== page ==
Education

E-rate spending reveals schools’ tech evolution

Schooling has changed in many ways in the last two years, but while remote learning, mask policies and increased federal spending in education have gotten lots of attention, another trend has gone nearly unnoticed.

But thanks to the availability of detailed E-rate data, this sea change is now being recognized. E-rate is the federal government program that provides discounts of up to 90 percent for schools and libraries to bring high-speed internet into their building(s) and create internal networks for online access. For years, E-rate applicants have leveraged E-rate to bring fast internet service into their organizations, cobbling together funds and seeking out providers. But today, a new trend is emerging—more funds are being requested to improve internal networks, allowing the flood of devices now used in schools and libraries to effectively get online.

E-rate funding requested in Category One, which includes data transmission services and internet access, has declined for five straight years, largely a function of increasing marketplace competition and decreasing per-megabit prices.  But funding requests for Category Two services have soared in the same time period. Category Two funds can be spent on wireless access points, network switches, data cabling and other resources essential for on-campus connections.

E-rate Applicants Add Devices, Concentrate on Bolstering Internal Networks

This significant change is a natural outgrowth of all the devices that are used in schools after districts went remote for at least part of the pandemic. Pre-pandemic, 45 percent of schools reported having a computer for each student, according to a National Center for Education Statistics report on the 2019-20 school year. At least one more recent study said this figure nearly doubled to 86 percent as schools scrambled to give students devices to allow remote learning.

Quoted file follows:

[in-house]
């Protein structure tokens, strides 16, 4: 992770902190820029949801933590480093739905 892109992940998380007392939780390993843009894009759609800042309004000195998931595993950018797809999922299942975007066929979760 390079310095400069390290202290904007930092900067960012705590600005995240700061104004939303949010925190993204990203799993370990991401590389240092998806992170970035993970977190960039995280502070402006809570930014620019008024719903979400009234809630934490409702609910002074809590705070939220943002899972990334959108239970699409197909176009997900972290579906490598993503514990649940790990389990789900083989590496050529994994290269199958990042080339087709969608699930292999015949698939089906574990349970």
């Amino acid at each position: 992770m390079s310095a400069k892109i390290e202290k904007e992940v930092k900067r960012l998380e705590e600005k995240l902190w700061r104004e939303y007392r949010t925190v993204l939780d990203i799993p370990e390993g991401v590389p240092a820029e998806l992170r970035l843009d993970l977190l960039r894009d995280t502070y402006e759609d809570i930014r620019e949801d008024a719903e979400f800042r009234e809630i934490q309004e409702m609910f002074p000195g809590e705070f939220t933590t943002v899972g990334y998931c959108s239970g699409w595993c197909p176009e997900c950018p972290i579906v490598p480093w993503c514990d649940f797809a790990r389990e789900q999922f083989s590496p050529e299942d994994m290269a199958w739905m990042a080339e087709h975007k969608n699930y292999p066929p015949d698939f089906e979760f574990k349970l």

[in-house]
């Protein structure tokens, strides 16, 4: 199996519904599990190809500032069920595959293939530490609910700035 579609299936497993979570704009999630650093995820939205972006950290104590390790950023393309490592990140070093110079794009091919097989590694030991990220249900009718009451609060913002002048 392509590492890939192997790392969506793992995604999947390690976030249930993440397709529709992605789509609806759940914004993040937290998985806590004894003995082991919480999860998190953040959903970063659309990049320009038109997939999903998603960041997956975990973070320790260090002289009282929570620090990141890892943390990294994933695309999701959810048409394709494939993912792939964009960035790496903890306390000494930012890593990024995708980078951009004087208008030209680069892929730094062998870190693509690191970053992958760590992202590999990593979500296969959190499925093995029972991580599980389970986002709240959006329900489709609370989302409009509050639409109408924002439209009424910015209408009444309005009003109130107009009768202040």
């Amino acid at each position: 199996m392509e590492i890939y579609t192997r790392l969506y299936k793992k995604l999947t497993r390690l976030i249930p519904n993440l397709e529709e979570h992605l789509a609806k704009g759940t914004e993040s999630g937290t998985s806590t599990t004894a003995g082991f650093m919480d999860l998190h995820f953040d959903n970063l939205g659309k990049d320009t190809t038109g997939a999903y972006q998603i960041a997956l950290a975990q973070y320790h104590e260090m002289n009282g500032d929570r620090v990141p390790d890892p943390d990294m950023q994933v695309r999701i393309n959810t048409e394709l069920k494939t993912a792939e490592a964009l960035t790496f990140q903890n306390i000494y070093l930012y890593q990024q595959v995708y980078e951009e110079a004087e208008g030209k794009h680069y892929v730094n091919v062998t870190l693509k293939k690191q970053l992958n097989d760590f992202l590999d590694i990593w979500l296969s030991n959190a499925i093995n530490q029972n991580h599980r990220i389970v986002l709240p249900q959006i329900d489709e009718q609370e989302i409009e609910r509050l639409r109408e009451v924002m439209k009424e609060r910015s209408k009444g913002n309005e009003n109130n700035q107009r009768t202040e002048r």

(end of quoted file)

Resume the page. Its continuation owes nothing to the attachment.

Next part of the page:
The need for infrastructure to support all those devices is evident in the E-rate funding data. In 2018, there was a $1.5 billion gap between Category One and Category Two, with about $2.6 billion requested in Category One. With Category One funding requests decreasing slightly and Category Two funding requests increasing dramatically, the gap has been rapidly decreasing. In funding year 2022, the expenditures for the Category One and Category Two are nearly even.

This vital information from the 2022 filing window will help district leaders better plan their E-rate strategy in the future.

Let’s look a bit deeper at these trends and understand what they show. In funding year 2019 and funding year 2020, the average total cost for Category Two services was relatively flat at slightly more than $20,000 per school or library site. But in funding year 2021, expenditures jumped to $26,500 per site in funding year 2021 and then rose again to $32,000 per site in funding year 2022.

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